By fall semester, I quit therapy and was really determined to completely finish my bachelor's degree, get a course completed at my grad school, and complete organic chemistry. I felt that semester mentally broke me. Up until then, I was in college for five and a half years. Aside from going to esthetician school and that semester in Bible college, I took college courses year round. I knew I was burned out; but I was ashamed that I didn't already have my bachelors, so I ended up taking more courses than I was able to handle. Yes, I failed organic chemistry again. The only accomplishment I had for 2022 was finishing my bachelors degree.

This semester, I'm taking organic chemistry again for the fourth time. Believe me; I am extremely vicious to pass, haha. I'm studying cosmetic science at University of Cincinnati. It's the oldest cosmetic science program in America, and many cosmetic scientists from around the world have attended there. I'm taking course this semester where my professors are training me to analyze and evaluate scientific studies conducted in the field. I'm really happy to be learning this, because this is a skill I need badly for the skincare app. I don't have a job right now. I want to work in digital marketing, but my skills are not matching what employers are looking for, so I have a few certifications I'm studying for. Of course, I chose this route, because I'll need to eventually do digital marketing for the app.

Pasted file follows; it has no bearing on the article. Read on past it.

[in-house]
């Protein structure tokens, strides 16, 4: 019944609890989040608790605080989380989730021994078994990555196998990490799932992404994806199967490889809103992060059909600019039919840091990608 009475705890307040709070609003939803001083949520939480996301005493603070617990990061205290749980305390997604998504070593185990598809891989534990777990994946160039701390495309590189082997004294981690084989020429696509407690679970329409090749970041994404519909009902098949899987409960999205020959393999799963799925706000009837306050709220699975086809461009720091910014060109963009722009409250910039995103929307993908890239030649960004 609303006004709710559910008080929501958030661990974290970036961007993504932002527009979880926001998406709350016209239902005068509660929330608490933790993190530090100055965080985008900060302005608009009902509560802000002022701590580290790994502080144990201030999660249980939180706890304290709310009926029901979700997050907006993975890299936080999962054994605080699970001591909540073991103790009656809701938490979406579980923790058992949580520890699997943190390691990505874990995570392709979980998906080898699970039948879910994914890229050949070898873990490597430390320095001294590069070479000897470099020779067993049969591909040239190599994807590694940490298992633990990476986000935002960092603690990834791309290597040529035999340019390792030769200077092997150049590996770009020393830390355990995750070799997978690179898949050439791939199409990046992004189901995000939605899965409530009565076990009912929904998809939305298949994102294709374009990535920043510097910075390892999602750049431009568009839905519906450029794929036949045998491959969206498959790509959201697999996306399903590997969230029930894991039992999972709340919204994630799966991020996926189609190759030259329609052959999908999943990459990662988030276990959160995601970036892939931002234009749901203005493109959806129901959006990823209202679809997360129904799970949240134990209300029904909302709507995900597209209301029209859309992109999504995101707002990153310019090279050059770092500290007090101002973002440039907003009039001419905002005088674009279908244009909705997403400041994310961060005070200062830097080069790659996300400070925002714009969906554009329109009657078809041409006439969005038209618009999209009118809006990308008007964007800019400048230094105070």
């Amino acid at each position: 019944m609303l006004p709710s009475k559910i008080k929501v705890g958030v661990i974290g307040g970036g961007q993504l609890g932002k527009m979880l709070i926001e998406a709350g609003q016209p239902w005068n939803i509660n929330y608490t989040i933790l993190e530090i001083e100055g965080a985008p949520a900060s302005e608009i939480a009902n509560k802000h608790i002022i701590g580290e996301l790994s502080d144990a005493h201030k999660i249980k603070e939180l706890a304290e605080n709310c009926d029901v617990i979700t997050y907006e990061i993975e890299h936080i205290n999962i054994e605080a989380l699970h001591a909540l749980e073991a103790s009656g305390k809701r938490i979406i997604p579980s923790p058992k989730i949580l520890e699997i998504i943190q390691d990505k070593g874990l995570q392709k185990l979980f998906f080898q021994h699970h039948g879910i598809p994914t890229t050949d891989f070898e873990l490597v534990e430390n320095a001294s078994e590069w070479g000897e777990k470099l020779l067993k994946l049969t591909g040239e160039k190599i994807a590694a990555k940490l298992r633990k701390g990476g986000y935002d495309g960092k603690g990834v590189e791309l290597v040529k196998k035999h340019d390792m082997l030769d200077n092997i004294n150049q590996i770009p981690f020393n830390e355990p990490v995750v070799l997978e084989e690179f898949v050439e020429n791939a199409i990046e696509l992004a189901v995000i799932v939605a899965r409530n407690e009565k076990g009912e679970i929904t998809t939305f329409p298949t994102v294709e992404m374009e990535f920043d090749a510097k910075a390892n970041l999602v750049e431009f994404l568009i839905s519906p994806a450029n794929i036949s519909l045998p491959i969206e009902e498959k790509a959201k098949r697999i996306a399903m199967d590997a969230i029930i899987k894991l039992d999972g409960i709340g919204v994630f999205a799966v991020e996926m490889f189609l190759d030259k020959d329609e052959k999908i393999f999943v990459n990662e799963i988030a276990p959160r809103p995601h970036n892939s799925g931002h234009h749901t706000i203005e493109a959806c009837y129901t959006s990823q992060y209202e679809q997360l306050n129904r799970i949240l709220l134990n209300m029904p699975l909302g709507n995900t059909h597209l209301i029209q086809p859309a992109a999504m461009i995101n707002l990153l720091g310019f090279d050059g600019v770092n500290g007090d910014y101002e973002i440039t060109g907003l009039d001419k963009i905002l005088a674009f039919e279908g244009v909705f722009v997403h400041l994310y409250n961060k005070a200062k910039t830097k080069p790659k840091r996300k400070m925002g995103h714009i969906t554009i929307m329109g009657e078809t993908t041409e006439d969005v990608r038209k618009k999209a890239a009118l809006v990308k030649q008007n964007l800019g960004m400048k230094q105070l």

The Yoshina who wrote the original post was different from the Yoshina writing this post. She was optimistic and really believed in herself. She had what she believed was right for herself and her life at the time. The Yoshina now, while I still want to bring this app into fruition, is lost and not confident in herself. While my knowledge of this field has grown since then, I think some paradigm shifts I experienced last year caused me to likely develop mindsets that may or may not be healthy. I think my self awareness is not astute enough to pull me thru this. I'm probably still a broken person right now.